Good old “Lyin’ Ted” Cruz (TP – Texas) is suing the Federal Election Commission seeking to invalidate a law limiting the ability of candidates to use contributions repay his or her loans to the campaign. Part of the landmark McCain-Feingold campaign finance reform placed limits on the ability of candidates to repay their loans from political contributions. Roughly speaking, a candidate cannot repay more than $250,000 to himself or herself with money raised after the election. It appears that Cruz loaned his campaign directly or indirectly about $260,000 and was repaid $250,000. That means this suit is over the grand sum of $10,000. Cruz claims that the law is a violation of his First Amendment right to free speech and given the Supreme Court’s conclusion that $ = Speech, Cruz may be on to something. The consequences of a favorable ruling for the Tea Party favorite could be interesting. A candidate could place a huge bet on his or her success and then have unlimited ability to use elected office to repay that winning bet from the well-heeled donors seeking favorable treatment. In any event – given the amount involved – maybe LT is due for a new nickname. How about “Penny Ante” Ted?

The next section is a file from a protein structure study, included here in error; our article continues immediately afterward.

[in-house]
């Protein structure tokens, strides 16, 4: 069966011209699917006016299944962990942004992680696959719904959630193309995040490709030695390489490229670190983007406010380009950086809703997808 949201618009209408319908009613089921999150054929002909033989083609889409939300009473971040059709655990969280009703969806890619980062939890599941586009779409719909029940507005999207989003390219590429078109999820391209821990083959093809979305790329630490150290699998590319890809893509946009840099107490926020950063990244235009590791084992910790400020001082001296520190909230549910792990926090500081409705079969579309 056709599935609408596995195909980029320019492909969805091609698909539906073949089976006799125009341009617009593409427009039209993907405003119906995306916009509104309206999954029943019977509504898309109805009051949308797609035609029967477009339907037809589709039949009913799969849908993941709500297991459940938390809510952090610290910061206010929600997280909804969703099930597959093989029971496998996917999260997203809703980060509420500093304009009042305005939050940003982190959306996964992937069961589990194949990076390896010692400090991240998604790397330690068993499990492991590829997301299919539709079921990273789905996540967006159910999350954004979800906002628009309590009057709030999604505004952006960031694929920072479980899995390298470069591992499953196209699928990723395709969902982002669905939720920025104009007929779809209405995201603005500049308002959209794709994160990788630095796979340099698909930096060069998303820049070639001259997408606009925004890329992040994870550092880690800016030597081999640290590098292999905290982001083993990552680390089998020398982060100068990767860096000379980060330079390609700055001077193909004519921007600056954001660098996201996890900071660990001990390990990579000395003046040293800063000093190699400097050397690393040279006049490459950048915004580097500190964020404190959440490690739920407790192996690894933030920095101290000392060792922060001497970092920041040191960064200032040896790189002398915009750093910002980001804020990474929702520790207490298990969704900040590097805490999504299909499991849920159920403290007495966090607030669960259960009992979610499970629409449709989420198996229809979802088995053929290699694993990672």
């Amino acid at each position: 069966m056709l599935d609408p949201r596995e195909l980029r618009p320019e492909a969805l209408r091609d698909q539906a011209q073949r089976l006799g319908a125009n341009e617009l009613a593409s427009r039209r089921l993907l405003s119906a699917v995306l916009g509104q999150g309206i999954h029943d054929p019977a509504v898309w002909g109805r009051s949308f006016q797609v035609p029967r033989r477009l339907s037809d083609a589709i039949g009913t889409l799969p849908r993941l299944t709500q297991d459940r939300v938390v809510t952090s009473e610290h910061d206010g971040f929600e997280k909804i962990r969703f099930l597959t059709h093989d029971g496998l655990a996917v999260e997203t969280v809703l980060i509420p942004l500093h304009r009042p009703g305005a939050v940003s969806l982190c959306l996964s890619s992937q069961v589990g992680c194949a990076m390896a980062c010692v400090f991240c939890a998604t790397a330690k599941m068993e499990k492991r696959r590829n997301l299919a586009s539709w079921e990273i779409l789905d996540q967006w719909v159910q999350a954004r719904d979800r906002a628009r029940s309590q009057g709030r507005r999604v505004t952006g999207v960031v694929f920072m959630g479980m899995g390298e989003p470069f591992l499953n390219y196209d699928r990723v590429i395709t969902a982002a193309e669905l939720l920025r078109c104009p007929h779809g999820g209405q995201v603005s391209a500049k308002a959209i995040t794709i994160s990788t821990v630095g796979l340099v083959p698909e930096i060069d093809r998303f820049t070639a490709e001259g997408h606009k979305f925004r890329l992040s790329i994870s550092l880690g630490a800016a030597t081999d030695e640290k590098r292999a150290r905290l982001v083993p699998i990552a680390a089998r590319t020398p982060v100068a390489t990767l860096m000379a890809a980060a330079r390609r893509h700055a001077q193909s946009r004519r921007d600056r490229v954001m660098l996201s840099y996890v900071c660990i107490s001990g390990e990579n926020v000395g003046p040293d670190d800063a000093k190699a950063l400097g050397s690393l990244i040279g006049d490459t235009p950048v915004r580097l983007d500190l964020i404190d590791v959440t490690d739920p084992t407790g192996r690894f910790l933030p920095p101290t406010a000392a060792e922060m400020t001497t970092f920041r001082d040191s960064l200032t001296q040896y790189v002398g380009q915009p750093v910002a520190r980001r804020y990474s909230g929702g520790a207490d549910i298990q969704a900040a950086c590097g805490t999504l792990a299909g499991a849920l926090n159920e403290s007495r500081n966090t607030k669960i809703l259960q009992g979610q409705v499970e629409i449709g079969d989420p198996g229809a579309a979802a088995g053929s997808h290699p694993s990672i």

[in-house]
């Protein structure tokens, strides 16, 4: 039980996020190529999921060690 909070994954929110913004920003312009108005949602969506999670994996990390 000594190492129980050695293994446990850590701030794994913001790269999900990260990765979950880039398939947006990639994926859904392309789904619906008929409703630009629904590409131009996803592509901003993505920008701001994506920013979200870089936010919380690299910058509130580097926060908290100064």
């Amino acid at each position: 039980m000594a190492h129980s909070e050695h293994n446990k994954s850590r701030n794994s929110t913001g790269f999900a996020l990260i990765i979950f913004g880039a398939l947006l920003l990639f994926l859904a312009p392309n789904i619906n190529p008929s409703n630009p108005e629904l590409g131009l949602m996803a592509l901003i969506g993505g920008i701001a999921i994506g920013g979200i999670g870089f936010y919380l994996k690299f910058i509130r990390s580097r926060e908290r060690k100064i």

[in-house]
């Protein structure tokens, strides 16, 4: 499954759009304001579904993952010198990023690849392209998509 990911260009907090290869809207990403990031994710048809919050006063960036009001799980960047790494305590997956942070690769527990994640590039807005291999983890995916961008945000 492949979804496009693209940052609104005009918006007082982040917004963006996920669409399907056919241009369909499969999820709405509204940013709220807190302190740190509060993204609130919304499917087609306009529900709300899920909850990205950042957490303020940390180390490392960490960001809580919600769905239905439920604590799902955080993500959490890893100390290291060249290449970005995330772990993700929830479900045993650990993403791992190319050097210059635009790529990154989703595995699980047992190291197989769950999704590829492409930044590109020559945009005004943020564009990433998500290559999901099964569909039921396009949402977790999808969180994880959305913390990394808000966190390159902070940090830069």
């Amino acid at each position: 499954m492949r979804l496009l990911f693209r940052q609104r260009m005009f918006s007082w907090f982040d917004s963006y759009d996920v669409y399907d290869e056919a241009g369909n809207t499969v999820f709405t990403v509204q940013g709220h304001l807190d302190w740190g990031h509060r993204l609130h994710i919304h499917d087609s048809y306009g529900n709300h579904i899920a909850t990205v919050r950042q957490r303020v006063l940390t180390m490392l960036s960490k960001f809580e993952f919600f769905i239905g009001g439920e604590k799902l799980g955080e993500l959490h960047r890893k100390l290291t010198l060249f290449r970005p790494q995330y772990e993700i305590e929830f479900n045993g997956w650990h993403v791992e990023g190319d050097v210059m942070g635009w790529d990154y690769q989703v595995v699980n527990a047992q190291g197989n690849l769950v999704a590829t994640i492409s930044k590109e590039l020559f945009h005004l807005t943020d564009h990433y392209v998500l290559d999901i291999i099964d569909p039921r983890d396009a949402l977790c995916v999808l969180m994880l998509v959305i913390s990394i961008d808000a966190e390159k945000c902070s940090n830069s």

Multiple outlets are reporting that Sen. Ted Cruz (TP-Texas) failed to report as much as $500,000 in loans from Goldman Sachs that may have been used to help finance his longshot 2012 Senate campaign. Cruz is downplaying this as an “inadvertent” filing error, but part of his Senate campaign was premised on his anti-Wall Street rhetoric and the fact that he was getting preferential loans from a Wall Street giant (that also employed his wife) would not have fit well into that narrative. Cruz explains one of the loans as a “standard margin loan” that you would have with any brokerage account. Red calls BS on that one. There is nothing “standard” about margin loans and they are the easiest way for the average investor to get in trouble and rack up big losses. Red sees potential trouble for the high-flying Tea Party darling in the weeks running up to Iowa. Ted’s “nothing to see here, move along” explanation doesn’t pass the smell test and how did the oh-so-brilliant attorney from Texas not manage to follow disclosure laws which are pretty damn clear on their face. Isn’t interpreting law supposed to be his strong suit?